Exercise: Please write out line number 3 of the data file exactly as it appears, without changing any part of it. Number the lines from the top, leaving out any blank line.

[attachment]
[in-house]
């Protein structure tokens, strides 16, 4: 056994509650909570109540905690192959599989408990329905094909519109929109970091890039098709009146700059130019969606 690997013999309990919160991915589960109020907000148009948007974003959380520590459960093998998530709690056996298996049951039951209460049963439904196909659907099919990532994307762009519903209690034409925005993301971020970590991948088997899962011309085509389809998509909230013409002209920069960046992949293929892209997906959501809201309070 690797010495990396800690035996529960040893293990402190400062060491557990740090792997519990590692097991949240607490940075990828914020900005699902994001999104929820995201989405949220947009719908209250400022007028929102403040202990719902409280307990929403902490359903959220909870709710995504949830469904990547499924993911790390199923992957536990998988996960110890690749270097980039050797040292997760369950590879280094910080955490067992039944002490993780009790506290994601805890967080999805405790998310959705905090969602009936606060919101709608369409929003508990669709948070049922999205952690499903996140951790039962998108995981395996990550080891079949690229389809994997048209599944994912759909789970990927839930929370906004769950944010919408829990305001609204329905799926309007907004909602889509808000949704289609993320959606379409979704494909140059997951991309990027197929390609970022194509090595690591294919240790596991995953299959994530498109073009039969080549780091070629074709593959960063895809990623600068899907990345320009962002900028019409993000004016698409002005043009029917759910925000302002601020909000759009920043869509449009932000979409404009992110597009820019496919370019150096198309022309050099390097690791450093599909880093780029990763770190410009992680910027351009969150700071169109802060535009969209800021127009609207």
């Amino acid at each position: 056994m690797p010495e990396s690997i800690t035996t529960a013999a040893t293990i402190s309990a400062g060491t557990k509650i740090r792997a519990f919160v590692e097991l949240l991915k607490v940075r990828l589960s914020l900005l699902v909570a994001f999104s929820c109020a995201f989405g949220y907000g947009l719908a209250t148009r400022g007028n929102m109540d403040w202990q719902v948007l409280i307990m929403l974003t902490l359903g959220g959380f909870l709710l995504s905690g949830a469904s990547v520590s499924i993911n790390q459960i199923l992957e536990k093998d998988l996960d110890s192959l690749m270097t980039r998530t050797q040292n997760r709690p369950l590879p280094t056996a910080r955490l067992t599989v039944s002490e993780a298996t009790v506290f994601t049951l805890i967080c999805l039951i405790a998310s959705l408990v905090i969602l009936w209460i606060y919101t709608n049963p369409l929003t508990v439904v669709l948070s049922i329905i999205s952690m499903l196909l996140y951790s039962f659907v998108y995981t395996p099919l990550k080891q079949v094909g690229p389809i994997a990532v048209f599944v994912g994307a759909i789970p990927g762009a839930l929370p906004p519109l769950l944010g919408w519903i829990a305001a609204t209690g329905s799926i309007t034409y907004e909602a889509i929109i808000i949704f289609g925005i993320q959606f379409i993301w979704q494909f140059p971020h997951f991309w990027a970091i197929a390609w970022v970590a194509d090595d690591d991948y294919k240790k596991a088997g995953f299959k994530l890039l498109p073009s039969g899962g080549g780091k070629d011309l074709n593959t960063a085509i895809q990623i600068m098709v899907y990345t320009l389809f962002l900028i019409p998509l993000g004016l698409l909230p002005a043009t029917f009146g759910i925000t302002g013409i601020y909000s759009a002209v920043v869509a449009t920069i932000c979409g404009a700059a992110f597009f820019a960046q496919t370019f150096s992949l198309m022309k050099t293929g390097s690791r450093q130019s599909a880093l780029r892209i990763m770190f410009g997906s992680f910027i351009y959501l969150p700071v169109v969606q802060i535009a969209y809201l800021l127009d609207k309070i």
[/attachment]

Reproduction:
């Amino acid at each position: 056994m690797p010495e990396s690997i800690t035996t529960a013999a040893t293990i402190s309990a400062g060491t557990k509650i740090r792997a519990f919160v590692e097991l949240l991915k607490v940075r990828l589960s914020l900005l699902v909570a994001f999104s929820c109020a995201f989405g949220y907000g947009l719908a209250t148009r400022g007028n929102m109540d403040w202990q719902v948007l409280i307990m929403l974003t902490l359903g959220g959380f909870l709710l995504s905690g949830a469904s990547v520590s499924i993911n790390q459960i199923l992957e536990k093998d998988l996960d110890s192959l690749m270097t980039r998530t050797q040292n997760r709690p369950l590879p280094t056996a910080r955490l067992t599989v039944s002490e993780a298996t009790v506290f994601t049951l805890i967080c999805l039951i405790a998310s959705l408990v905090i969602l009936w209460i606060y919101t709608n049963p369409l929003t508990v439904v669709l948070s049922i329905i999205s952690m499903l196909l996140y951790s039962f659907v998108y995981t395996p099919l990550k080891q079949v094909g690229p389809i994997a990532v048209f599944v994912g994307a759909i789970p990927g762009a839930l929370p906004p519109l769950l944010g919408w519903i829990a305001a609204t209690g329905s799926i309007t034409y907004e909602a889509i929109i808000i949704f289609g925005i993320q959606f379409i993301w979704q494909f140059p971020h997951f991309w990027a970091i197929a390609w970022v970590a194509d090595d690591d991948y294919k240790k596991a088997g995953f299959k994530l890039l498109p073009s039969g899962g080549g780091k070629d011309l074709n593959t960063a085509i895809q990623i600068m098709v899907y990345t320009l389809f962002l900028i019409p998509l993000g004016l698409l909230p002005a043009t029917f009146g759910i925000t302002g013409i601020y909000s759009a002209v920043v869509a449009t920069i932000c979409g404009a700059a992110f597009f820019a960046q496919t370019f150096s992949l198309m022309k050099t293929g390097s690791r450093q130019s599909a880093l780029r892209i990763m770190f410009g997906s992680f910027i351009y959501l969150p700071v169109v969606q802060i535009a969209y809201l800021l127009d609207k309070i």